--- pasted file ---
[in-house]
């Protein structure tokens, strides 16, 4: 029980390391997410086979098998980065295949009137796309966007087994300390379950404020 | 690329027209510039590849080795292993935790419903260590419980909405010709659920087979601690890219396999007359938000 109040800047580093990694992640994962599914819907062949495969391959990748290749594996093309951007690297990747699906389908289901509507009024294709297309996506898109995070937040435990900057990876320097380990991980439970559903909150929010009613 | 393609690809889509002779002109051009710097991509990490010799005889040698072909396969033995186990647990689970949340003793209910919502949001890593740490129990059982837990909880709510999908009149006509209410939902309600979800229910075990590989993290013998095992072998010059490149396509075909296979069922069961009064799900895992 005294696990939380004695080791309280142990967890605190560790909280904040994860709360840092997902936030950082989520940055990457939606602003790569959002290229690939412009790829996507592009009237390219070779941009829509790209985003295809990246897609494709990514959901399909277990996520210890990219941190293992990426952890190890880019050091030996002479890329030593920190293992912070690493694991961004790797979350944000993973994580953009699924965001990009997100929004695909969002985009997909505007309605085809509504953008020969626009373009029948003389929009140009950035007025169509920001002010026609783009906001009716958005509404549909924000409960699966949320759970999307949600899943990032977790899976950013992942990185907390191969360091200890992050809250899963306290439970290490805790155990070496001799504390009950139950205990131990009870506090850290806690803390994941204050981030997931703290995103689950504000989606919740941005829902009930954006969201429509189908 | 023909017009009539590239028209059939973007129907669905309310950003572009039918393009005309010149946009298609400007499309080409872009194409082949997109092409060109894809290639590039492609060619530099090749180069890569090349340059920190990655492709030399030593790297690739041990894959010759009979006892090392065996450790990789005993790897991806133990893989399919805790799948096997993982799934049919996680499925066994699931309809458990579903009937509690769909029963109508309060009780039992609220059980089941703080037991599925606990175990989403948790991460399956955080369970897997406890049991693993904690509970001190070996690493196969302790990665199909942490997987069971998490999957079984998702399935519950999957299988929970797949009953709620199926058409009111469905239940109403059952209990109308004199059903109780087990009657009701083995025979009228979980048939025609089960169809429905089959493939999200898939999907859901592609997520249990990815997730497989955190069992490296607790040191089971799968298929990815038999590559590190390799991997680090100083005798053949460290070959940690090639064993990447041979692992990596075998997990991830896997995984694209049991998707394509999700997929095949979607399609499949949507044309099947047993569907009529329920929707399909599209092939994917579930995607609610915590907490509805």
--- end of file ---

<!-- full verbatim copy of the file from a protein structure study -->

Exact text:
[in-house]
């Protein structure tokens, strides 16, 4: 029980390391997410086979098998980065295949009137796309966007087994300390379950404020 | 690329027209510039590849080795292993935790419903260590419980909405010709659920087979601690890219396999007359938000 109040800047580093990694992640994962599914819907062949495969391959990748290749594996093309951007690297990747699906389908289901509507009024294709297309996506898109995070937040435990900057990876320097380990991980439970559903909150929010009613 | 393609690809889509002779002109051009710097991509990490010799005889040698072909396969033995186990647990689970949340003793209910919502949001890593740490129990059982837990909880709510999908009149006509209410939902309600979800229910075990590989993290013998095992072998010059490149396509075909296979069922069961009064799900895992 005294696990939380004695080791309280142990967890605190560790909280904040994860709360840092997902936030950082989520940055990457939606602003790569959002290229690939412009790829996507592009009237390219070779941009829509790209985003295809990246897609494709990514959901399909277990996520210890990219941190293992990426952890190890880019050091030996002479890329030593920190293992912070690493694991961004790797979350944000993973994580953009699924965001990009997100929004695909969002985009997909505007309605085809509504953008020969626009373009029948003389929009140009950035007025169509920001002010026609783009906001009716958005509404549909924000409960699966949320759970999307949600899943990032977790899976950013992942990185907390191969360091200890992050809250899963306290439970290490805790155990070496001799504390009950139950205990131990009870506090850290806690803390994941204050981030997931703290995103689950504000989606919740941005829902009930954006969201429509189908 | 023909017009009539590239028209059939973007129907669905309310950003572009039918393009005309010149946009298609400007499309080409872009194409082949997109092409060109894809290639590039492609060619530099090749180069890569090349340059920190990655492709030399030593790297690739041990894959010759009979006892090392065996450790990789005993790897991806133990893989399919805790799948096997993982799934049919996680499925066994699931309809458990579903009937509690769909029963109508309060009780039992609220059980089941703080037991599925606990175990989403948790991460399956955080369970897997406890049991693993904690509970001190070996690493196969302790990665199909942490997987069971998490999957079984998702399935519950999957299988929970797949009953709620199926058409009111469905239940109403059952209990109308004199059903109780087990009657009701083995025979009228979980048939025609089960169809429905089959493939999200898939999907859901592609997520249990990815997730497989955190069992490296607790040191089971799968298929990815038999590559590190390799991997680090100083005798053949460290070959940690090639064993990447041979692992990596075998997990991830896997995984694209049991998707394509999700997929095949979607399609499949949507044309099947047993569907009529329920929707399909599209092939994917579930995607609610915590907490509805």